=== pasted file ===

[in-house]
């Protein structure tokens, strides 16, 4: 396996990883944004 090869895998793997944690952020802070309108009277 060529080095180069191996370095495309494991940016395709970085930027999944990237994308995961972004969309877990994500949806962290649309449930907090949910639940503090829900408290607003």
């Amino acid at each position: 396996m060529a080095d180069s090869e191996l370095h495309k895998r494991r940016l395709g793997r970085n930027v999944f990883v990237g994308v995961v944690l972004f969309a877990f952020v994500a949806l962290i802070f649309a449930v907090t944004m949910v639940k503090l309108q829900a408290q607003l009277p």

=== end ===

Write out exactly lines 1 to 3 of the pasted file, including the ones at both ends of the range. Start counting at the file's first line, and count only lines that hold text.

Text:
[in-house]
């Protein structure tokens, strides 16, 4: 396996990883944004 090869895998793997944690952020802070309108009277 060529080095180069191996370095495309494991940016395709970085930027999944990237994308995961972004969309877990994500949806962290649309449930907090949910639940503090829900408290607003």
């Amino acid at each position: 396996m060529a080095d180069s090869e191996l370095h495309k895998r494991r940016l395709g793997r970085n930027v999944f990883v990237g994308v995961v944690l972004f969309a877990f952020v994500a949806l962290i802070f649309a449930v907090t944004m949910v639940k503090l309108q829900a408290q607003l009277p």